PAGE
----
Monday, 3 October 2016

Mrs May is giving nothing away

Mrs May would prefer to keep quiet about what she has in mind. Politics, however, does not work like that. She has to say something. And in true conference form she has successfully given the media something to churn over while saying nothing at all.

Her Great Repeal Bill is, as others have observed, an administrative step that would need to happen in just about any eventuality. Something needs to happen to nullify the effect of the European Communities Act. It only suggests a hard Brexit if she is not intent on using Article 50 - which she categorically is intent on using. We will be seeking a negotiated exit therefore the WTO option is dead.

That though should not be news in that the WTO option was so incredibly daft that there was never any serious risk of it happening. Having ruled out a Swiss bilateral arrangement and having ruled out Norway, she has, as EUreferendum notes, ruled out everything. So we are back where we started. Brexit means Brexit.

That said, if we are going to adopt the EU acquis into British law, that suggests at the very least a transitional agreement whereby things stay the same for a time. That is very much the Flexcit approach - that Brexit is a process not an event. This means May will be seeking a comprehensive agreement centred around mutual recognition with all the "free trade" trimmings. Unless these are flexible arrangements it is more than likely that we will continue to adopt "EU rules".

As it happens the EEA is still the best means of achieving that in two years and has all the necessary infrastructure - but the hint is that Mrs May does not seek single market membership while at the same time seeking the same level of particpation. When you add all the peripherals and sundry legacy arrangements it might as well be the EEA for all the difference it makes. So I wouldn't be calling this a hard Brexit by any means.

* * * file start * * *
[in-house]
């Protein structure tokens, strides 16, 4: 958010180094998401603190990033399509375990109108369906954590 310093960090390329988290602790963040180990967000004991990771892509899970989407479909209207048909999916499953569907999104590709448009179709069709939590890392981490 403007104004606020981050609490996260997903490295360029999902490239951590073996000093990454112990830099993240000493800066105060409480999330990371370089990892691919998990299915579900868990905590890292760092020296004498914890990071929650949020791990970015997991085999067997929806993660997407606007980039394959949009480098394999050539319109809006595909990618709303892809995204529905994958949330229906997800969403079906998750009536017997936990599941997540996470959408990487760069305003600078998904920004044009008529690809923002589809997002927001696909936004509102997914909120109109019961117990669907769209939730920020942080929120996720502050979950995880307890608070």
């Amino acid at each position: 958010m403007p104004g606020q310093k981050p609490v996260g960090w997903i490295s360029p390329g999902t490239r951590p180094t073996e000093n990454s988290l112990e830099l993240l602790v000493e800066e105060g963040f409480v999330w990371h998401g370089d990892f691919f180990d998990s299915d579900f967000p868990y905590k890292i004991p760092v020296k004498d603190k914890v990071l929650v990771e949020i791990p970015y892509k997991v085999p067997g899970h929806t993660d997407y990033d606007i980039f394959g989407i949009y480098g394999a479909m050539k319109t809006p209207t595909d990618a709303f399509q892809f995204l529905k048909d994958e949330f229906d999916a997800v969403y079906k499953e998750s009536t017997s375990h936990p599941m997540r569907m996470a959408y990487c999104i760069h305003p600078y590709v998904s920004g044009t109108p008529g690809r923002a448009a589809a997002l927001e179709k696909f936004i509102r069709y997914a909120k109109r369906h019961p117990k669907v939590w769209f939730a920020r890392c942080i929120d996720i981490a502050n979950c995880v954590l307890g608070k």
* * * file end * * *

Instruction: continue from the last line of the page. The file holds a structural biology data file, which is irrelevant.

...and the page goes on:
But then we are still in fantasy land here. Mrs May still wants to have her cake and eat it - and all this is said without any reference to what the EU is thinking. Mrs May seemingly wants the EEA agreement without having the EEA agreement. Now why would the EU want to spend eight years developing something similar purely for the benefit of Mrs May? If the EU consents to such a path (and that's a big if) we will be wasting a lot of time and resource to end up with somethng we could have had without all the fuss.

There is still a way to go before triggering Article 50 and Mrs May is giving nothing away. She has set down a few markers but nothing concrete. She still has wiggle room to use the EEA as a template and the chances are she'll have to. The hard fact of the matter is that Britain needs the most comprehensive agreement possible, if not as a settlement then as a departure lounge. The question is whether May will use the same departure lounge as everyone else or whether she will demand a VIP lounge. She is entitled to ask I suppose.

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